It is important to note that my oldest child would have eaten a ton of candy when he was the age of my youngest child. But, over the years, he has learned moderation more and more and now doesn’t want any at all (most of the time – not always).
My middle child had a really hard time saying no to candy if it was offered at school or a party just a couple of years ago. Now, he is exercising great restraint and is demonstrating excellent moderation skills. I know my youngest will be the same. In another few years, she will be able to moderate herself just as well as her older siblings.
I guess the bottom line of this story is that it takes kids years to learn moderation in their candy habits especially when it is everywhere and most of their friends are pretty much eating it constantly so there is continuous temptation. Teaching kids moderation with candy is clearly harder today than it used to be!
Learning to say no to candy is a process and just because a younger child has trouble with moderation today doesn’t mean this will be the case during the teenage years.
Stay on it, Moms and Dads! Don’t give up as I’ve seen others do and just let your kids go wild with the sweets because it’s just too hard to stay on the moderation path 24/7. Your efforts will bear fruit at a later time even if you are not necessarily seeing it today.
Sarah, The Healthy Home Economist
I try very hard to minimize sweets, with varying success. Fortunately my daughter learned early on that if she ate too much sugar in a day, she had an upset stomach at night. We stash candy from holidays in a cupboard and it is doled out a little at a time…and only after the “grow food” has been eaten. There’s usually a good bit to toss out several months later. After Halloween, I set aside most of the candy and we use it to decorate gingerbread houses for Christmas (we don’t eat the gingerbread houses– to do it properly, the gingerbread needs to be a bit overcooked and after a week or more sitting out, it’s pretty stale). I love using candy this way– it’s not “wasted” but it’s not eaten, either!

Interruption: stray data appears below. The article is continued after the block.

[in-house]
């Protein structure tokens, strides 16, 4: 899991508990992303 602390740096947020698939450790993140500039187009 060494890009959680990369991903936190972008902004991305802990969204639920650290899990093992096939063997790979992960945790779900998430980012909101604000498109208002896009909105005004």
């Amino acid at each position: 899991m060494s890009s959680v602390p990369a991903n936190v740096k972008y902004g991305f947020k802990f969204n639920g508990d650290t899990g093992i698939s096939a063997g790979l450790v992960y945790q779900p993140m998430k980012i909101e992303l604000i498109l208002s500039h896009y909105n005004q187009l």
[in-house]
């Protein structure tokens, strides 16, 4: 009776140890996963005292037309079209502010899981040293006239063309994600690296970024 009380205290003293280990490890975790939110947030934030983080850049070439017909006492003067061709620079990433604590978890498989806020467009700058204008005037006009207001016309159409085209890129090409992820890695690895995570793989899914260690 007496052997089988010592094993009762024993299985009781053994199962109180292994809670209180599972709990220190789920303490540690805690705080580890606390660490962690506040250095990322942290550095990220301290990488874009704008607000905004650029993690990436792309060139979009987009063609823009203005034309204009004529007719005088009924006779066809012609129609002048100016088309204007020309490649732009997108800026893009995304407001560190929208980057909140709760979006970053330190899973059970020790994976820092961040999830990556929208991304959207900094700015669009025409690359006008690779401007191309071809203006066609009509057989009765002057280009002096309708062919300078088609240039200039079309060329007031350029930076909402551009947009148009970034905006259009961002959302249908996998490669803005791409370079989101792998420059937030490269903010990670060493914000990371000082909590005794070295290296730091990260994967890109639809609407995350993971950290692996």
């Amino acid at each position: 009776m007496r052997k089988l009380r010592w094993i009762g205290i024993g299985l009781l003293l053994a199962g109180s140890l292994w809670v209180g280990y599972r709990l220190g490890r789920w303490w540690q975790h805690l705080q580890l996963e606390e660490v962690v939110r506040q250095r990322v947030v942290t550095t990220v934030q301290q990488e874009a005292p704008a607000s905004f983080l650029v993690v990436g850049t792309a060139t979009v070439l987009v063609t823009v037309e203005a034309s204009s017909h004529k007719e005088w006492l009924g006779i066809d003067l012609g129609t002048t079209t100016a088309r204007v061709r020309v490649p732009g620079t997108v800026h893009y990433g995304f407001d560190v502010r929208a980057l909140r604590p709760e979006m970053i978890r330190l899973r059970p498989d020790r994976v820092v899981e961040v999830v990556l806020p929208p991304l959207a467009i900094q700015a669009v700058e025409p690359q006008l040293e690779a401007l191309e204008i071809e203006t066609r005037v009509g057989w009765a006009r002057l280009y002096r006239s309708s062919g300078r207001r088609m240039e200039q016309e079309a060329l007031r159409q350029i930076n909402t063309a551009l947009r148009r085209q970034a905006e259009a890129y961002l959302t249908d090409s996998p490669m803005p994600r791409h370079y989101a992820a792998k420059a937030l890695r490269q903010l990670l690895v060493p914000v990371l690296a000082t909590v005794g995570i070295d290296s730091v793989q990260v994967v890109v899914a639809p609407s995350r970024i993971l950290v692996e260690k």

Sarah, I think you’ve hit the moderation point spot-on and the parallel with alcohol consumption is excellent. In my family, alcohol was handled very similarly, and with similarly good results in that we learned to enjoy occasional drinks but not to excess and weren’t tempted to rebel.
No kidding about candy being used inappropriately as a prize in schools, etc.! It amazes me how many people who have a responsibility to know better don’t seem to notice or care about overconsumption of candy (and of course juice, soda, etc.). Out of all the possible ways to incentivize…even if you aren’t willing to get creative or thoughtful, just take the quarters that you would have spent on candy and give out those instead.
A little girl I know who has type I diabetes used to go to a camp for juvenile diabetics that – no kidding – gave out candy bars as a prize for exercising enough to lower insulin needs! I don’t know whether these were regular sugary candy bars or artificially sweetened “diabetic-friendly” ones, but either one is inexcusable. I only found this out because she has always been very athletic, so she couldn’t feasibly increase her exercise, so being a little kid systematically tempted by adults in charge of her welfare to want this candy badly, she gave herself a few extra clicks of insulin. She nearly died as a result and had to be rushed via ambulance to a hospital.
Oh, and instead of changing the perverse policy of bribing diabetic kids with candy, the camp just barred her from coming back again.